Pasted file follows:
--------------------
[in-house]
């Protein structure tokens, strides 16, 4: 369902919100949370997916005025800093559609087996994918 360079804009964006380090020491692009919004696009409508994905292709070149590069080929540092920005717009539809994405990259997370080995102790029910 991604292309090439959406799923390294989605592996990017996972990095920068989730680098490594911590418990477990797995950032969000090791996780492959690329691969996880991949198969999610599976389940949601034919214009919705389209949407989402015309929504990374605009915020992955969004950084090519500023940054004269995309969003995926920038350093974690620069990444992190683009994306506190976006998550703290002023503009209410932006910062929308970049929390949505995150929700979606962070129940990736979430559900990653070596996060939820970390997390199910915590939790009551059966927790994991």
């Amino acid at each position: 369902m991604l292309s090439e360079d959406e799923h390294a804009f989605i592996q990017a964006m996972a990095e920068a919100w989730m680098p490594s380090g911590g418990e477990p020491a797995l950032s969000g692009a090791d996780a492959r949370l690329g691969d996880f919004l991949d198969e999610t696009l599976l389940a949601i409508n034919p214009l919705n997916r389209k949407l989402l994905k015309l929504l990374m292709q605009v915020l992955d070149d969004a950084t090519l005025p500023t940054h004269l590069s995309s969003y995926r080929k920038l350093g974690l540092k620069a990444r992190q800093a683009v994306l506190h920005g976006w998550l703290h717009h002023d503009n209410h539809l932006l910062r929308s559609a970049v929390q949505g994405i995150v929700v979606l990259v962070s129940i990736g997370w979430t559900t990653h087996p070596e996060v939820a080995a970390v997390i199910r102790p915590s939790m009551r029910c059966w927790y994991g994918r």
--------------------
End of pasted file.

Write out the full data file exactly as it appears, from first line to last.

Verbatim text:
[in-house]
């Protein structure tokens, strides 16, 4: 369902919100949370997916005025800093559609087996994918 360079804009964006380090020491692009919004696009409508994905292709070149590069080929540092920005717009539809994405990259997370080995102790029910 991604292309090439959406799923390294989605592996990017996972990095920068989730680098490594911590418990477990797995950032969000090791996780492959690329691969996880991949198969999610599976389940949601034919214009919705389209949407989402015309929504990374605009915020992955969004950084090519500023940054004269995309969003995926920038350093974690620069990444992190683009994306506190976006998550703290002023503009209410932006910062929308970049929390949505995150929700979606962070129940990736979430559900990653070596996060939820970390997390199910915590939790009551059966927790994991």
């Amino acid at each position: 369902m991604l292309s090439e360079d959406e799923h390294a804009f989605i592996q990017a964006m996972a990095e920068a919100w989730m680098p490594s380090g911590g418990e477990p020491a797995l950032s969000g692009a090791d996780a492959r949370l690329g691969d996880f919004l991949d198969e999610t696009l599976l389940a949601i409508n034919p214009l919705n997916r389209k949407l989402l994905k015309l929504l990374m292709q605009v915020l992955d070149d969004a950084t090519l005025p500023t940054h004269l590069s995309s969003y995926r080929k920038l350093g974690l540092k620069a990444r992190q800093a683009v994306l506190h920005g976006w998550l703290h717009h002023d503009n209410h539809l932006l910062r929308s559609a970049v929390q949505g994405i995150v929700v979606l990259v962070s129940i990736g997370w979430t559900t990653h087996p070596e996060v939820a080995a970390v997390i199910r102790p915590s939790m009551r029910c059966w927790y994991g994918r």